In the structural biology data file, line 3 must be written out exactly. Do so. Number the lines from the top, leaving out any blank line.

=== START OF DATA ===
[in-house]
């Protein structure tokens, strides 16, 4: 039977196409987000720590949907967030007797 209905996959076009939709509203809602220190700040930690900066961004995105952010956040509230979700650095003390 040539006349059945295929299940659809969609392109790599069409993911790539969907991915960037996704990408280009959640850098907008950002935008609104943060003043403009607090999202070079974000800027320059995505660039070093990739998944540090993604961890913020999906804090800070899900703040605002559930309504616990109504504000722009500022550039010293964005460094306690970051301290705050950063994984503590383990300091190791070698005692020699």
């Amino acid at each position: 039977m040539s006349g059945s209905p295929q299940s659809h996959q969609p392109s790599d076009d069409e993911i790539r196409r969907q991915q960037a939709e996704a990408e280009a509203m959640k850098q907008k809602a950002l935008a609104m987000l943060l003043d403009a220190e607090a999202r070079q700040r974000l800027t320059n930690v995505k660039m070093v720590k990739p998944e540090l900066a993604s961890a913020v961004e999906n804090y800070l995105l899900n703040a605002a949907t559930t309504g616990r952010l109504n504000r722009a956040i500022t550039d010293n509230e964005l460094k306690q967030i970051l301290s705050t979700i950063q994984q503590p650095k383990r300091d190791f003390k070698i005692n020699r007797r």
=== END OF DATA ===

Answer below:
């Amino acid at each position: 039977m040539s006349g059945s209905p295929q299940s659809h996959q969609p392109s790599d076009d069409e993911i790539r196409r969907q991915q960037a939709e996704a990408e280009a509203m959640k850098q907008k809602a950002l935008a609104m987000l943060l003043d403009a220190e607090a999202r070079q700040r974000l800027t320059n930690v995505k660039m070093v720590k990739p998944e540090l900066a993604s961890a913020v961004e999906n804090y800070l995105l899900n703040a605002a949907t559930t309504g616990r952010l109504n504000r722009a956040i500022t550039d010293n509230e964005l460094k306690q967030i970051l301290s705050t979700i950063q994984q503590p650095k383990r300091d190791f003390k070698i005692n020699r007797r």